The truth is that I believe we have experienced the possibilities of Pentecost on numerous occasions. We just didn’t know what to call it.
The exhilarating discovery that a new baby is on the way. The miraculous birth of that baby. The excitement of a new job. The anticipation of a new school. The hope of a new marriage. The promise of new friendships. Yes, we have all experienced the grand possibilities which come with new beginnings, fresh starts or second chances.
And it is not only in the special events of life that we experience these possibilities. I believe when we consider that all of life is a gift of God’s grace, there is no event which is so ordinary that the Spirit of God is not present in it.
Frederick Buechner writes that God’s Spirit can be found in the most common of places, “always hiddenly, always leaving room to recognize him or not to recognize him, but all the more fascinatingly because of that, all the more compellingly and hauntingly.” Because all of life is a gift of God’s grace, inexplicable new life can be experienced everywhere!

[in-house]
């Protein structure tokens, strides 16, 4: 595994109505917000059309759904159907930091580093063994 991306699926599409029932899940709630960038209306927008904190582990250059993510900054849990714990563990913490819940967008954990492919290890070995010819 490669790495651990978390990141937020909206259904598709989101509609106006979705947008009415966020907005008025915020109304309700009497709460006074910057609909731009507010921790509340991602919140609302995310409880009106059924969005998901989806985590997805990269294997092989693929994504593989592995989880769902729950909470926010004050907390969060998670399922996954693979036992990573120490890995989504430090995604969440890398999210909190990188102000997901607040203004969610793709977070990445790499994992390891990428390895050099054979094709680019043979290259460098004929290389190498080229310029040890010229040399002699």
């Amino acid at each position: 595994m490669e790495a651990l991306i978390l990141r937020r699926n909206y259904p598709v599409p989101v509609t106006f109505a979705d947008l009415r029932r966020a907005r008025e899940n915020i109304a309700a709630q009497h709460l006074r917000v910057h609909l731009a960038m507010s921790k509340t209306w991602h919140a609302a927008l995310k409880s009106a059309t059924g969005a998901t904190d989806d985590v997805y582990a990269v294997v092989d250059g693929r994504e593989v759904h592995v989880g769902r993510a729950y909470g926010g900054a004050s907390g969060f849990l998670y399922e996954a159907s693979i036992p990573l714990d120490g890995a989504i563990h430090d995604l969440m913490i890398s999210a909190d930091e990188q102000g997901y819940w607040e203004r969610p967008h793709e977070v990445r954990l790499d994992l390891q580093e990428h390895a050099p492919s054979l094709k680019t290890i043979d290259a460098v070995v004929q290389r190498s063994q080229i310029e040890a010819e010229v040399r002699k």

Buechner writes that it can be found “Taking your children to school, and kissing your wife goodbye. Eating lunch with a friend. Trying to do a decent day’s work. Hearing the rain patter against the window.”
Yes, the possibilities of Pentecost can be experienced everywhere, but perhaps, most especially, as we reach out to others in unconditional love.
I do not believe it is a coincidence that in Acts we read that the gift of the Holy Spirit often came after Peter, John or Paul laid their hands on others. I believe one of the best ways to usher in the possibilities of Pentecost is by reaching out and personally touching others.
God’s energy is released and new life comes when we lay our hands on someone ordaining them to Christian ministry, but also when we graciously serve a meal to someone hungry, when we tenderly caress the forehead of someone in a nursing home, when we gently hold someone’s hand in a hospital, and when we empathetically embrace someone in a funeral home.